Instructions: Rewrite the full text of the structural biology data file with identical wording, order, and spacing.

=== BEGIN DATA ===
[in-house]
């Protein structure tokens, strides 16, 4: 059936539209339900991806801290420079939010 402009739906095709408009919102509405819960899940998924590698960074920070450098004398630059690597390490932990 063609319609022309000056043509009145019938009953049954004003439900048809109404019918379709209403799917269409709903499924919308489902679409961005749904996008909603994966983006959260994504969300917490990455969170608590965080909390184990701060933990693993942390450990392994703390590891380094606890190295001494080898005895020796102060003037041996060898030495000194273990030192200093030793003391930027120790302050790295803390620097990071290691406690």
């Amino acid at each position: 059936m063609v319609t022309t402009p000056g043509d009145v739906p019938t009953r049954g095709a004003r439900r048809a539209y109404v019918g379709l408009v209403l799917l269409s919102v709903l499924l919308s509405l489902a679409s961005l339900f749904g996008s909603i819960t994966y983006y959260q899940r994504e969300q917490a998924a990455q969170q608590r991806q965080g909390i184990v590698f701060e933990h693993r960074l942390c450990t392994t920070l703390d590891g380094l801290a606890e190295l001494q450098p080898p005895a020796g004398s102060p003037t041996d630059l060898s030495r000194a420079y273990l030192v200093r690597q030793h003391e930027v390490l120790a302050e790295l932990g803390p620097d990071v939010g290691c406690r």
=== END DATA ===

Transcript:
[in-house]
């Protein structure tokens, strides 16, 4: 059936539209339900991806801290420079939010 402009739906095709408009919102509405819960899940998924590698960074920070450098004398630059690597390490932990 063609319609022309000056043509009145019938009953049954004003439900048809109404019918379709209403799917269409709903499924919308489902679409961005749904996008909603994966983006959260994504969300917490990455969170608590965080909390184990701060933990693993942390450990392994703390590891380094606890190295001494080898005895020796102060003037041996060898030495000194273990030192200093030793003391930027120790302050790295803390620097990071290691406690």
């Amino acid at each position: 059936m063609v319609t022309t402009p000056g043509d009145v739906p019938t009953r049954g095709a004003r439900r048809a539209y109404v019918g379709l408009v209403l799917l269409s919102v709903l499924l919308s509405l489902a679409s961005l339900f749904g996008s909603i819960t994966y983006y959260q899940r994504e969300q917490a998924a990455q969170q608590r991806q965080g909390i184990v590698f701060e933990h693993r960074l942390c450990t392994t920070l703390d590891g380094l801290a606890e190295l001494q450098p080898p005895a020796g004398s102060p003037t041996d630059l060898s030495r000194a420079y273990l030192v200093r690597q030793h003391e930027v390490l120790a302050e790295l932990g803390p620097d990071v939010g290691c406690r």